If you want to know what is the possible timer lowest period, use TimeGetDevCaps and use the value from the wPeriodMin field in the TimeBeginPeriod call. Example below:

Code: Pascal  [Select]
  1. uses
  2.   MMSystem;
  3.  
  4.   // field to store the period
  5.   FTimerPeriod: Integer;
  6.  
  7. // somewhere at the beginning of the program code
  8. var
  9.   Periods: TTimeCaps;
  10. begin
  11.   if TimeGetDevCaps(@Periods, SizeOf(Periods)) = TIMERR_NOERROR then
  12.   begin
  13.     FTimerPeriod := Periods.wPeriodMin;
  14.     TimeBeginPeriod(FTimerPeriod);
  15.   end
  16.   else
  17.     FTimerPeriod := -1;
  18. end;
  19.  
  20. // somewhere at the end of the program code
  21. begin
  22.   if FTimerPeriod <> -1 then
  23.     TimeEndPeriod(FTimerPeriod);
  24. end;

I'm using such code in my platformer — changing system timer period is mandatory, works excellent.

Quote
BTW, I have tested that sleep(0) is similar to yield.

Sleep(0) does nothing, does not stop the program, so the processor's power consumption will still be full. The smallest actually working value for Sleep procedure is 1, and the real shortest break is that lasting 2ms.
Title: Re: Sleep(1) in thread's loop can reduce CPU usage much
Post by: 440bx on May 17, 2019, 06:47:06 pm
@kinlion

I found that if I put "sleep(1);" in thread.Execute's while-loop, the CPU usage of the application is nearly 0%, but when I put "yield;" instead, the CPU usage if about 25%.
There is a lot of fun to be had with Sleep(0).  From what you typed, you have a computer with a quad-core.  If your computer had 8 cores, the CPU usage would have been slightly above 12.5%. (presuming the machine is not very busy with other processes.)  Keep digging into Sleep(0) and you'll learn a lot about how Windows works, particularly about how it schedules CPU time to processes.

So, I think if a thread is NOT very time-critical, one should use sleep(1) to reduce the CPU usage.
You got that right :)

Title: Re: Sleep(1) in thread's loop can reduce CPU usage much
Post by: marcov on May 17, 2019, 08:03:56 pm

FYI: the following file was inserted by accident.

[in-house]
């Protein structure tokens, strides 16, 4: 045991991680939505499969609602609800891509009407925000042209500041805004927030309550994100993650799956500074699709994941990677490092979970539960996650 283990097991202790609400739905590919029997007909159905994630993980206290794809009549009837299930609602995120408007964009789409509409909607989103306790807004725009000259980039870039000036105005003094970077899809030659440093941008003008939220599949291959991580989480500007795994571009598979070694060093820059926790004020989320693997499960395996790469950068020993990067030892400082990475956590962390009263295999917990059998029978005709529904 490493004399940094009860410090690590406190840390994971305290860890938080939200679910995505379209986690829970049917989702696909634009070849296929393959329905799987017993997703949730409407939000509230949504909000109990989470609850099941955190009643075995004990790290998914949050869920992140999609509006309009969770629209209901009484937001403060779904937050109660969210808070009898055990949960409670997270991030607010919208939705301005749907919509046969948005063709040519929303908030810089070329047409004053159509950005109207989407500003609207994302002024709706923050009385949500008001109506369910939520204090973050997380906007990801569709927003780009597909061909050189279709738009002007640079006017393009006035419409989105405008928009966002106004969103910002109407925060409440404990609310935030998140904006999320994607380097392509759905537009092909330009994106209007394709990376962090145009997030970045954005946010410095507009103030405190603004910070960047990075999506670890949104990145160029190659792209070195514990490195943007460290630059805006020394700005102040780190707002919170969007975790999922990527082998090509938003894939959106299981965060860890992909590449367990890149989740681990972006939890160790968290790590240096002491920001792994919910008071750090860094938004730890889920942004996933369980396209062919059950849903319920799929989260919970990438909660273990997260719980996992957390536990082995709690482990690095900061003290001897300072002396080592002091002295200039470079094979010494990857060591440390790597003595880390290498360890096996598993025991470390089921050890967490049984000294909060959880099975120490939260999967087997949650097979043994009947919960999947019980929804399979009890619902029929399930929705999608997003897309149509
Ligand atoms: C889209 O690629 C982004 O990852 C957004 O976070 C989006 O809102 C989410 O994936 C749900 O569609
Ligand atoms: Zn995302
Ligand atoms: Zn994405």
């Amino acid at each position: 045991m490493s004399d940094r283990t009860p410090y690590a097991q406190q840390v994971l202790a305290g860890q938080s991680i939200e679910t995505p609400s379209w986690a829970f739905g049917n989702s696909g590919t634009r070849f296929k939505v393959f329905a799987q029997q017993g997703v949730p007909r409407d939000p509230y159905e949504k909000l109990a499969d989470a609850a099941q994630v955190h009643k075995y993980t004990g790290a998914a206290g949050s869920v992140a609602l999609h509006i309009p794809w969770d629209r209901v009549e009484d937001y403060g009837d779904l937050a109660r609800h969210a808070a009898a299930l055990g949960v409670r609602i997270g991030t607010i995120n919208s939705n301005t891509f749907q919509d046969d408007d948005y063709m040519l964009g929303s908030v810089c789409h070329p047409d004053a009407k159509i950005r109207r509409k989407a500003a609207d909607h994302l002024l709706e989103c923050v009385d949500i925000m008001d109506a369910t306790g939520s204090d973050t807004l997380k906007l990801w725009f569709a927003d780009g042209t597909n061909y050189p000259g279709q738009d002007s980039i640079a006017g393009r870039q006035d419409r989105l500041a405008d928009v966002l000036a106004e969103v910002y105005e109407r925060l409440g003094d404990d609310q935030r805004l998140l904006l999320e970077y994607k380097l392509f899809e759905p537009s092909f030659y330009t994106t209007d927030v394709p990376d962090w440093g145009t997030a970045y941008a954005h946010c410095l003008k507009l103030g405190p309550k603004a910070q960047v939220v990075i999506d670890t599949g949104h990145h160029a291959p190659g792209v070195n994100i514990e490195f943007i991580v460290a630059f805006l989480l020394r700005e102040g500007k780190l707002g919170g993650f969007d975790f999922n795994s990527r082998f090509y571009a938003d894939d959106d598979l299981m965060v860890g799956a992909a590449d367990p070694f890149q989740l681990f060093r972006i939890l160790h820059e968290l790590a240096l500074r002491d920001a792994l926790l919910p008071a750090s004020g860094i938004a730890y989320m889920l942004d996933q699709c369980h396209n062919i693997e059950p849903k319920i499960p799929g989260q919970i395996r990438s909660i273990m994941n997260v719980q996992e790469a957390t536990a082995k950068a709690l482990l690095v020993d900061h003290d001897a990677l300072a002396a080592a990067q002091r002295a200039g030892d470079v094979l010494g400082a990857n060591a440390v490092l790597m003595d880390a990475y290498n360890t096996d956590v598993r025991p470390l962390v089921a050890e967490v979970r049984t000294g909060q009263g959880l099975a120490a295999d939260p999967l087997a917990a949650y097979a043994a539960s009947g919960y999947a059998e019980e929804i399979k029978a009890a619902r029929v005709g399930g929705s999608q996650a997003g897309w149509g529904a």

I found that if I put "sleep(1);" in thread.Execute's while-loop, the CPU usage of the application is nearly 0%, but when I put "yield;" instead, the CPU usage if about 25%.

Yep, but your Sleep(1) does not freeze the program for 1ms, and for much longer. It probably stops the program for about 16ms. The clock's resolution is not so high, so if you need to increase it, use the TimeBeginPeriod and TimeEndPeriod functions from the MMSystem unit.

But sleep works using the scheduler timer, probably some HPET thing, and not the RTC.

Quote
Sleep(0) does nothing, does not stop the program, so the processor's power consumption will still be full. The smallest actually working value for Sleep procedure is 1, and the real shortest break is that lasting 2ms.

Please inform Microsoft https://docs.microsoft.com/en-us/windows/desktop/api/synchapi/nf-synchapi-sleep
Title: Re: Sleep(1) in thread's loop can reduce CPU usage much
Post by: Cyrax on May 18, 2019, 12:48:50 am
For what I know, I just saw TEvent for Windows targeted cross-compilation.

As for the search for CreateEvent, ResetEvent, etc., methods encapsulated in a Windows TEvent component, I didn't see it for a Linux target: I only found equivalent APIs in cthreads.pp.

Is there a TEvent for Linux in Lazarus?

Yes, Use SyncObjs unit.
Title: Re: Sleep(1) in thread's loop can reduce CPU usage much
Post by: furious programming on May 18, 2019, 01:18:58 am
But sleep works using the scheduler timer, probably some HPET thing, and not the RTC.

Explain one thing to me. My platformer uses Sleep between frames to make delays (few ms). I checked how it works on Win10. Without using the TimeBeginPeriod function, the game maintains 41fps, and if I call it with a minimum period, it maintains 60fps.

Results of some quick research on timing in Win32 (http://www.geisswerks.com/ryan/FAQS/timing.html) — see the penultimate section. Old article, but helped me a lot.

I know it's not like Sleep(0) actually does anything. My point was that it does not freeze the program/thread, so 25% of the power consumption (100% of the core) is the expected value.

Quote
Please inform Microsoft https://docs.microsoft.com/en-us/windows/desktop/api/synchapi/nf-synchapi-sleep

You don't have to believe me, just check it:

Code: Pascal  [Select]
  1. uses
  2.   Crt, Windows, MMSystem;
  3. var
  4.   TicksBegin: Int64 = 0;
  5.   TicksEnd: Int64 = 0;
  6.   TicksPerSecond: Int64 = 0;
  7. var
  8.   Time: Double;
  9. begin
  10.   QueryPerformanceFrequency(TicksPerSecond);
  11.  
  12.   repeat
  13.     QueryPerformanceCounter(TicksBegin);
  14.     Sleep(1);